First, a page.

By Eunice J. Clark
California’s Office of Environmental Health Hazard Assessment (OEHHA) has announced it intends to list styrene (CAS No. (100-42-5) as a carcinogen under Proposition 65.
The agency’s announcement represents its third attempt to list the chemical in the last six years. OEHHA’s current proposal to list the compound is by Proposition 65’s the authoritative bodies listing mechanism.
OEHHA is basing its listing on the National Toxicology Program’s 2011 listing of the styrene in its 12th edition of the Report on Carcinogens (RoC). The report concluded that styrene is “reasonably anticipated to be a human carcinogen based on limited evidence of carcinogenicity from studies in humans, sufficient evidence of carcinogenicity from studies in experimental animals, and supporting data on mechanisms of carcinogenesis.”
OEHHA states that styrene’s inclusion in the 12th RoC “satisfies the formal identification and sufficiency of evidence criteria in the Proposition 65 regulations for styrene.”
OEHHA first noticed its intent to list styrene in 2009. The agency’s original listing was challenged by the Styrene Information and Resource Center (SIRC) in July 2009 following the listing. In its complaint for declaratory relief, SIRC alleged that OEHHA used “illegal underground” standards by listing styrene as a “chemical known to cause cancer” under Proposition 65.
Sacramento Superior Court Judge Shelleyanne Chang granted SIRC’s Motion for Preliminary Injunction, citing a potentially “devastating effect” the state’s listing would have on the $28 billion styrene industry, including its use in plastics employed in the transportation and sale of California agricultural products. In her ruling, Chang wrote that California’s $1.3 billion strawberry crop, its $285 million in raspberry sales and $30 million blueberry crop were among many fruit products that would be hit hard by the negative listing on “styrenic plastics.”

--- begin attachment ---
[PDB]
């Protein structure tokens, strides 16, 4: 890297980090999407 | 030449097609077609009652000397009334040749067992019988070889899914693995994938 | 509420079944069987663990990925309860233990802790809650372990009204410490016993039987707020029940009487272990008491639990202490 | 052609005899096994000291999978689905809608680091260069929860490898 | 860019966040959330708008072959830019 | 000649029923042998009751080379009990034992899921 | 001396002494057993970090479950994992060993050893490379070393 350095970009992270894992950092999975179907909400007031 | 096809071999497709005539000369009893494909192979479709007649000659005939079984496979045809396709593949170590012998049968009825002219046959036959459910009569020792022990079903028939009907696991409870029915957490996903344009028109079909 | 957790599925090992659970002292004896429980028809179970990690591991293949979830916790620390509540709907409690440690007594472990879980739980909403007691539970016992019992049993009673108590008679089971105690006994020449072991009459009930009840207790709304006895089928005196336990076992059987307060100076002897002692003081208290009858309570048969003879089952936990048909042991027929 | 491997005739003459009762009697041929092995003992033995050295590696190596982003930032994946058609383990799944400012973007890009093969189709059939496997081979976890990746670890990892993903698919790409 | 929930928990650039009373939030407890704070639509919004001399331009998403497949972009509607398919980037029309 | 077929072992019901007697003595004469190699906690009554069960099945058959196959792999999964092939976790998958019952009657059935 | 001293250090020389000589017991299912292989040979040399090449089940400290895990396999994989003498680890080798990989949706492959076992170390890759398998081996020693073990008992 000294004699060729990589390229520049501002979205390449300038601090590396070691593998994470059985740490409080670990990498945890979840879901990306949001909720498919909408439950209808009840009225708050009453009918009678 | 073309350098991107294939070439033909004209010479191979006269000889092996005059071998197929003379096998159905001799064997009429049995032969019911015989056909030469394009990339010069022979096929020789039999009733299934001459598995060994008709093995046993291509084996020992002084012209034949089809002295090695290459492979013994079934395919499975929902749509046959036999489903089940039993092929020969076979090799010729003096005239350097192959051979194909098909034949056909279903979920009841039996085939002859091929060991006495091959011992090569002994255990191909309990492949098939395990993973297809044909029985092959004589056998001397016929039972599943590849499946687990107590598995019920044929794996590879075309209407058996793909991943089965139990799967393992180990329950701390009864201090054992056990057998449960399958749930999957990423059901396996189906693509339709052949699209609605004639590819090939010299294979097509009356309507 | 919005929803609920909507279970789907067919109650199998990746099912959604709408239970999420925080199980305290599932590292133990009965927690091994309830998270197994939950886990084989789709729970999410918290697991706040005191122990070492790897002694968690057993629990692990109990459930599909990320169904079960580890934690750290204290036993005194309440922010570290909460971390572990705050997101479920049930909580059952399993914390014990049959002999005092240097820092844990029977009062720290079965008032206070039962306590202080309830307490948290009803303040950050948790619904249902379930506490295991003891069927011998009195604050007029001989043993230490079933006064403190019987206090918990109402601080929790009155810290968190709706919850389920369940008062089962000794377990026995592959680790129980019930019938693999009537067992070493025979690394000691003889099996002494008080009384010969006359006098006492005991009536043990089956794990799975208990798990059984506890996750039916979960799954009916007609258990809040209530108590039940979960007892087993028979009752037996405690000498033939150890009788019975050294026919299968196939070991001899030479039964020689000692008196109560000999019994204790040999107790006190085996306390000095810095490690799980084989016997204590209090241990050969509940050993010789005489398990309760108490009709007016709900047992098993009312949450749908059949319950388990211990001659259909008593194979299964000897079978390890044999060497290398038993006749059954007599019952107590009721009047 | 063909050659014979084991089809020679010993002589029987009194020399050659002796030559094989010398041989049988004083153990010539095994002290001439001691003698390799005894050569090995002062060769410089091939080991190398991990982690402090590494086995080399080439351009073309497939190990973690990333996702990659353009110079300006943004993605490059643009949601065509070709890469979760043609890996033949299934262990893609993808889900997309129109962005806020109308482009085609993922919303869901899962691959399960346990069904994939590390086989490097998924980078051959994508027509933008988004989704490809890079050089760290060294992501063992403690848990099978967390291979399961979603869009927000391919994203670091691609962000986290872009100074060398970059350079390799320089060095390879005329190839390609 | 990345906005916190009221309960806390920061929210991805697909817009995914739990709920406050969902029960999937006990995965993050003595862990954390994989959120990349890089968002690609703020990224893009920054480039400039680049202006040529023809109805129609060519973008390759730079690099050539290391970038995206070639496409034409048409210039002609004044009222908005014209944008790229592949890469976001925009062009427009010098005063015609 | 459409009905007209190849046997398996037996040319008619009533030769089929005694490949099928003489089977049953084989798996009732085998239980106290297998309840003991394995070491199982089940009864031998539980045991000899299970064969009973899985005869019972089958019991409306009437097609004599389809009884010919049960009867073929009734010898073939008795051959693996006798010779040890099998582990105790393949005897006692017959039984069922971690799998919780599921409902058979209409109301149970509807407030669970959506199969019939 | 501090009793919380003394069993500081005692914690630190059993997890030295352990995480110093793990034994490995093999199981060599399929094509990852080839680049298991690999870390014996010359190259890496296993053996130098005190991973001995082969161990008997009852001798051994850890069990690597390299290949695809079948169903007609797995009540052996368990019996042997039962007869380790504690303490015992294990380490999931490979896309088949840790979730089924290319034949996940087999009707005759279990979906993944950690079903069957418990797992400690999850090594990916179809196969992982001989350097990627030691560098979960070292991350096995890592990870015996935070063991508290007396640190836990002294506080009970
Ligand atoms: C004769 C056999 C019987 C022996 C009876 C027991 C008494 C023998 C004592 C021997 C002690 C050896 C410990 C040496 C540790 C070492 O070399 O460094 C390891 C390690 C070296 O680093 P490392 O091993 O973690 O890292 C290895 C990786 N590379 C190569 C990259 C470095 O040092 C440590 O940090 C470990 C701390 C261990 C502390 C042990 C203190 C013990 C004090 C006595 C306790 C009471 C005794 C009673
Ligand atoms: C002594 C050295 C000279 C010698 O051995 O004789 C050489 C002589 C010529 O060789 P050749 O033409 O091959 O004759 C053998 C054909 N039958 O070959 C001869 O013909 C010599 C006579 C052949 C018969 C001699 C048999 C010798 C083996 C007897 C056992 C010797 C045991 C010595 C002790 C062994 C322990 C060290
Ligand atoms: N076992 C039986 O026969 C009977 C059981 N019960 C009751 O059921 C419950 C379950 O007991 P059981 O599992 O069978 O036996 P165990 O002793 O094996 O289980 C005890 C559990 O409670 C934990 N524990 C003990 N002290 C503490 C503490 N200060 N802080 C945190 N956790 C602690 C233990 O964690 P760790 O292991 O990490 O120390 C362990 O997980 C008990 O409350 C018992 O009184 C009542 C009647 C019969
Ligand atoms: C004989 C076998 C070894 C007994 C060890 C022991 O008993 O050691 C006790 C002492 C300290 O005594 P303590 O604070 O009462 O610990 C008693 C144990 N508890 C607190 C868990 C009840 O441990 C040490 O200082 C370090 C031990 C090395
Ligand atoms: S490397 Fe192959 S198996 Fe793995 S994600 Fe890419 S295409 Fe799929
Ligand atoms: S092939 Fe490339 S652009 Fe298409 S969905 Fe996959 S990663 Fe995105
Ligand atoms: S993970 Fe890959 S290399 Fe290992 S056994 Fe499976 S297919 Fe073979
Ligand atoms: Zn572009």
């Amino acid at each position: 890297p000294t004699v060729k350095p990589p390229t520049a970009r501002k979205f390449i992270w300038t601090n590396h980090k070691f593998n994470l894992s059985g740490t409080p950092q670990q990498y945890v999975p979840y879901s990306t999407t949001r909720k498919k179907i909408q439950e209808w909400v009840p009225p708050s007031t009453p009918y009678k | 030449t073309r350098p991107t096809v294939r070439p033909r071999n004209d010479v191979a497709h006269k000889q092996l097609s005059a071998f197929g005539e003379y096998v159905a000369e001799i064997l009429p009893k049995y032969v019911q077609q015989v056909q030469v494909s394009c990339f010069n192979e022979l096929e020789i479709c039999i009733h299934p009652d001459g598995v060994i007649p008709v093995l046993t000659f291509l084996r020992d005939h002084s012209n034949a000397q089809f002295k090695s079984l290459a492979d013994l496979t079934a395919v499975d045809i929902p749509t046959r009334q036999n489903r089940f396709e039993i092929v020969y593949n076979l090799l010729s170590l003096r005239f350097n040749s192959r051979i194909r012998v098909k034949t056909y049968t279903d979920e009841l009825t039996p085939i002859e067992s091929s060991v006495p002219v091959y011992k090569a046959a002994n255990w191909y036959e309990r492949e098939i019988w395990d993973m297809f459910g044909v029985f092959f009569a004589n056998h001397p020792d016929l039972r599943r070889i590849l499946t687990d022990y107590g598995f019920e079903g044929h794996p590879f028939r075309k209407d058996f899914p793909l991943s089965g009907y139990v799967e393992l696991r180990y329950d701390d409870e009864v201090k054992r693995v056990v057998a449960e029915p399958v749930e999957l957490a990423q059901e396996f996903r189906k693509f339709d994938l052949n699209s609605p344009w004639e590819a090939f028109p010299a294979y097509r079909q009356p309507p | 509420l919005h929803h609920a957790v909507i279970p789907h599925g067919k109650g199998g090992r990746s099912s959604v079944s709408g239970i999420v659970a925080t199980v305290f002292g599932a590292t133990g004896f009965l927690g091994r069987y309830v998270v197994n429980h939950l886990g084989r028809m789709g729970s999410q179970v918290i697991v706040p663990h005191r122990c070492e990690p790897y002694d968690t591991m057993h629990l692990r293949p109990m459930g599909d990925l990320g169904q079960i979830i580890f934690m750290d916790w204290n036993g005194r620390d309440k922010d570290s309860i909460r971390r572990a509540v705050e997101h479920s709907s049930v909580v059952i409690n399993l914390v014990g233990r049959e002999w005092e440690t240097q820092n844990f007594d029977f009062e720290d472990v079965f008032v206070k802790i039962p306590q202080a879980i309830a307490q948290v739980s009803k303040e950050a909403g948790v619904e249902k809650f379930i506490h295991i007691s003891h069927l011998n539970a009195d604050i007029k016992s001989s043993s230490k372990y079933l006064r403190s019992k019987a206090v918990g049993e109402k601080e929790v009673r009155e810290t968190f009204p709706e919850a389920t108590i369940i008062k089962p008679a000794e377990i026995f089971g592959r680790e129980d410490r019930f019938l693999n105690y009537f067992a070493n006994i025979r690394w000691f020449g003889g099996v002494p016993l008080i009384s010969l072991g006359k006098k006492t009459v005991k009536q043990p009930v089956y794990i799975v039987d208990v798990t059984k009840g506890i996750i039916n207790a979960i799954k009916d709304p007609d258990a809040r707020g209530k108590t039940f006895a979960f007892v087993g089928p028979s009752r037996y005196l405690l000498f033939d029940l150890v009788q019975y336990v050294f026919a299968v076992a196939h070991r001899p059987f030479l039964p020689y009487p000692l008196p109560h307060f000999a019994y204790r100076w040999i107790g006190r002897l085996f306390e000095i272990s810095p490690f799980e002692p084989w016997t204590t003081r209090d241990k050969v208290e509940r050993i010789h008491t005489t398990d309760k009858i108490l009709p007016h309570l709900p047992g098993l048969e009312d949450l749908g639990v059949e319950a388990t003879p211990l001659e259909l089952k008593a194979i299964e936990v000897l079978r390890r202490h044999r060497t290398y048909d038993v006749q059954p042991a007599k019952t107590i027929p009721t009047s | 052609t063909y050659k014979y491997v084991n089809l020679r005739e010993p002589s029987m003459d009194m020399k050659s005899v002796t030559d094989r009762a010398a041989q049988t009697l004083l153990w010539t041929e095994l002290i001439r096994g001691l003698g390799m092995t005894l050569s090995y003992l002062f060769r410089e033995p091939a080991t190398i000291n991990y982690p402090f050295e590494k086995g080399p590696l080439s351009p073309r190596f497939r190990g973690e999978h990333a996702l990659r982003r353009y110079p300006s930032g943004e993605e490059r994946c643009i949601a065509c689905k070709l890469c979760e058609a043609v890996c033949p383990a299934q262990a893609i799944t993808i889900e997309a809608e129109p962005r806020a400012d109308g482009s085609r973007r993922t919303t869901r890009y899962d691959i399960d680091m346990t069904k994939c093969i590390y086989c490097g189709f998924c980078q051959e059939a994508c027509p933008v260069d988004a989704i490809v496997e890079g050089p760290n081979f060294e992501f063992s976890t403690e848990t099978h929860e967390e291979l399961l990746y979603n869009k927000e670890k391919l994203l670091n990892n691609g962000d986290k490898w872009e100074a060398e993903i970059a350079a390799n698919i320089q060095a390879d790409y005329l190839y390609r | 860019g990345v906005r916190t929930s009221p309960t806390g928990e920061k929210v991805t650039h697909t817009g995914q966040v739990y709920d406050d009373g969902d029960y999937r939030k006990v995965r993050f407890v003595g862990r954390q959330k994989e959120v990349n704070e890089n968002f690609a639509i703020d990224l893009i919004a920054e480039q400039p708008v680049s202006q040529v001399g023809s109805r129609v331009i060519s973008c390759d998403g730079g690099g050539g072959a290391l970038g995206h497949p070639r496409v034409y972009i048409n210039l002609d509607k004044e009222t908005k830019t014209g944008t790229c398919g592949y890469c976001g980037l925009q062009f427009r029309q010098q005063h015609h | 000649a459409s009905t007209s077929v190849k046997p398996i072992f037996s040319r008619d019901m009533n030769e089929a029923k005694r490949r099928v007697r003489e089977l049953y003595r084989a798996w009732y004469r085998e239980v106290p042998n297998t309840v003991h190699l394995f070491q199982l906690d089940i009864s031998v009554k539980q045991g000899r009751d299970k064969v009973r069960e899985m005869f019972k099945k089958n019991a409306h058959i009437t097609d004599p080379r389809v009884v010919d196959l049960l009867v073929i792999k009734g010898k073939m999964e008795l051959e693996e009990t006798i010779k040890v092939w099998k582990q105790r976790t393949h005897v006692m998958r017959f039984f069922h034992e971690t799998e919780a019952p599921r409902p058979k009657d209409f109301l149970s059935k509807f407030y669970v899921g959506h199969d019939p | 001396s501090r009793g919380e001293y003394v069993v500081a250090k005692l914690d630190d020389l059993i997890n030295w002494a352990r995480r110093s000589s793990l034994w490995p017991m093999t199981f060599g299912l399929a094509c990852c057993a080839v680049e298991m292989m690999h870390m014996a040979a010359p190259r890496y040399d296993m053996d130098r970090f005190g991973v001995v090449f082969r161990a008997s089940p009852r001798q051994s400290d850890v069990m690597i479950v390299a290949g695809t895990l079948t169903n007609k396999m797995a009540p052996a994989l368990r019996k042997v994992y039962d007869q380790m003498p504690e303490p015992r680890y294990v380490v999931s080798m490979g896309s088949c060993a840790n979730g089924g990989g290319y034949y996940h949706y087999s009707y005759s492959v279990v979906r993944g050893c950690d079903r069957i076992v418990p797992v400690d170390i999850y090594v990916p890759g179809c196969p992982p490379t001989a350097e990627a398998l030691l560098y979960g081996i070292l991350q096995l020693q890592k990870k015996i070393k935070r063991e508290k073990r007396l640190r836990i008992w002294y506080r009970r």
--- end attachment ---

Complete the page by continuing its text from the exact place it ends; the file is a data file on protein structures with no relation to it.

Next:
Judge Chang ruled that the designation of a product as a carcinogen, particularly associated with food, could have a devastating effect on that product’s use.
Once identified as a carcinogen, it would be difficult to undo such a designation in the event that the plaintiff were to prevail in this litigation.”
OEHHA’s second attempt to list styrene under the Labor Code Mechanism was promptly withdrawn by the agency in February 2013 the day after hosting a public workshop the day before at Cal/EPA headquarters. The workshop was scheduled at the request of APTCO, LLC of Delano Calif., one of the largest expandable polystyrene custom molders in North America.
OEHHA withdrew its listing proposal without explanation.
Pending litigation brought by SIRC to overturn NTP’s listing of styrene in the 12th RoC, was resolved in favor of NTP on May 28, 2013 by the U.S. District Court for the District of Columbia. Shortly after the court rendered its opinion, peer review of the NTP’s assessment of styrene by the National Research Council (NRC) vindicated the scientific integrity of NTP’s report.
In the interim period the federal Occupational Safety and Health Administration regulations were drastically changed, removing NTP as a definitive source for identifying chemicals for listing via the Labor Code mechanism. These changes make OEHHA’s sole option to list styrene via the authoritative bodies listing mechanism based on its listing in the 12th RoC.
The cases cited by this article are:
(Sac. Sup. Ct. Case No.2009-00053089) and Styrene Information and Research Center Inc. v. U.S. Dept. of Health and Human Services, D.C. Cir., No. 11-01079).
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